Mitchell convincingly depicts Lincoln as a media-savvy politician throughout his career—a case supported by several other historians of Lincoln and the press. However, Mitchell also gives Lincoln too much credit in a Machiavellian sense for allegedly plotting a message that would strike fear into the hearts and minds of reporters. “President Lincoln intended to arrest newspaper editors—famous ones at that, pillars of the community—and subject them to a potentially fatal punishment” (97), she writes. While Lincoln historians have documented the president’s disregard for habeas corpus, there is no evidence that he made any plans to execute his critics.
The text elsewhere reveals a tendency to make conclusions based on sources that are not corroborated with other primary documents from the era, and the context for interpreting these works appears lacking with little attention to subsequent research on Lincoln and the press. For example, a chapter titled “Stop the Presses” features the following passage:
When Lincoln received word that the so-called proclamation signed by his hand had been published in the New York papers, he blasted into one of the worst tempers witnesses had seen him—or would ever see him—in the entire course of his presidency. Despite his reputation for sagacity and calm, Lincoln could get riled to a terrifying degree. An eyewitness to a speech Lincoln once delivered, inspired by an injustice, remarked on his temper: “Lincoln reportedly ‘stepped cleanly out of character and became … A different person—fiery, emotional, reckless, violent, hot-blooded—everything what at other times he was not.’” (88)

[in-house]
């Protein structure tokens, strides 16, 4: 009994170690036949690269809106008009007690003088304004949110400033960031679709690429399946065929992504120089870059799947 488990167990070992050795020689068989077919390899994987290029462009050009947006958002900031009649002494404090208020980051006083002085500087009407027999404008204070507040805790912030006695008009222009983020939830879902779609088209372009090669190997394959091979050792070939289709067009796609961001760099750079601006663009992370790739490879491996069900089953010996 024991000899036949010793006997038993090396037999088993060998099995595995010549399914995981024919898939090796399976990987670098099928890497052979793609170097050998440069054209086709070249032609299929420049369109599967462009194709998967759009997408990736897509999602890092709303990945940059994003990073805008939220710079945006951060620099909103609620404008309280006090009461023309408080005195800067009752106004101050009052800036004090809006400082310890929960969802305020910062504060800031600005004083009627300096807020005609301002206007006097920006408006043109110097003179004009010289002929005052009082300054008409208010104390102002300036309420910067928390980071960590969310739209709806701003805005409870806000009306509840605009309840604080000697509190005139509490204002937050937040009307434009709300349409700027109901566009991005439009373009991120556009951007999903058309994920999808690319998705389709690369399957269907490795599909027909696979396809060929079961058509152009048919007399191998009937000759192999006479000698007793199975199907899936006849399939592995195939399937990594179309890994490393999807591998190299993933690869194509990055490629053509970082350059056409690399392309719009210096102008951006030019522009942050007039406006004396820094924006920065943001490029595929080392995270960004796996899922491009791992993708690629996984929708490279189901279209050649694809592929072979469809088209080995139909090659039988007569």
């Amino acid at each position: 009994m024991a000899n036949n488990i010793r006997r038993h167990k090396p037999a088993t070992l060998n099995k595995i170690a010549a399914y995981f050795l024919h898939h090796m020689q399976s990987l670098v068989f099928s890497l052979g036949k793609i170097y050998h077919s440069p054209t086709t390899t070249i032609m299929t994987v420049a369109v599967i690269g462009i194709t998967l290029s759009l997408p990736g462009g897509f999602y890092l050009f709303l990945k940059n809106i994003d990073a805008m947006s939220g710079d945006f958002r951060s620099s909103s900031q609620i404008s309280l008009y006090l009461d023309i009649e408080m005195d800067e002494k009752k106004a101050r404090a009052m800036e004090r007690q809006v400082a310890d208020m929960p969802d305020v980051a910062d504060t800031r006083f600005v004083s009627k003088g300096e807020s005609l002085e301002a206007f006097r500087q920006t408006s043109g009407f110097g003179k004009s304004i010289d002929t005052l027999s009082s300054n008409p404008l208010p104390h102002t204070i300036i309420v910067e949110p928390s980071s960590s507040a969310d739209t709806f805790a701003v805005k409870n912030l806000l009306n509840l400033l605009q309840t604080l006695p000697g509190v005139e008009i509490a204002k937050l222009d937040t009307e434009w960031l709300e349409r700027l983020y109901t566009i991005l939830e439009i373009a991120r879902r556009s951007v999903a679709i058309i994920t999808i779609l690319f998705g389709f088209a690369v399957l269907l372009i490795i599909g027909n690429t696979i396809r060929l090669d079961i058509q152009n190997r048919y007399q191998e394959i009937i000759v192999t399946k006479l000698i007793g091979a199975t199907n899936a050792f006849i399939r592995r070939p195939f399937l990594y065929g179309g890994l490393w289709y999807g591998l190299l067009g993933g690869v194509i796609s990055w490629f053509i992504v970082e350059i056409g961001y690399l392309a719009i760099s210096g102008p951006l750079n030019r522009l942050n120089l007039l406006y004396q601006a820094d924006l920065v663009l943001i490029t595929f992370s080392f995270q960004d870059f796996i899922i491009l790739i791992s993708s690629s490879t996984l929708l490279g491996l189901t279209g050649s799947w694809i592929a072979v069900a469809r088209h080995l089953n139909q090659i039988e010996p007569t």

While the description here reads tantalizingly—potentially even quotable or citable—it bases the paraphrased material on an obscure memorandum from Frank A. Flower, a journalist who worked in the 1880s. The material in direct quote marks, moreover, comes from Michael Burlingame’s The Inner World of Abraham Lincoln (1994), which in turn used an unnamed source for it to describe a Lincoln speech in 1856.
The demonstrated lack of familiarity with existing literature reveals Lincoln’s Lie has an ultimately revisionist—if not problematic—approach to the complex events surrounding the Gold Hoax. The book does succeed in taking a relatively understudied event during the war and creates from it a tale of intrigue and skullduggery, opening questions for subsequent studies to pursue. At the same time, it attempts to make an extraordinary event describe Lincoln’s general approach to the press, and in doing so, it falls outside of the consensus of interpretations that understand his policy toward as nowhere-nearly as Draconian as depicted. The most valuable understanding of the book may come from its ability to connect the current maelstrom over fake news and misinformation to historical roots that precede contemporary practice. Indeed, Lincoln’s Lie shows quite convincingly that the press has not always produced entirely factual accounts of events for a variety of reasons.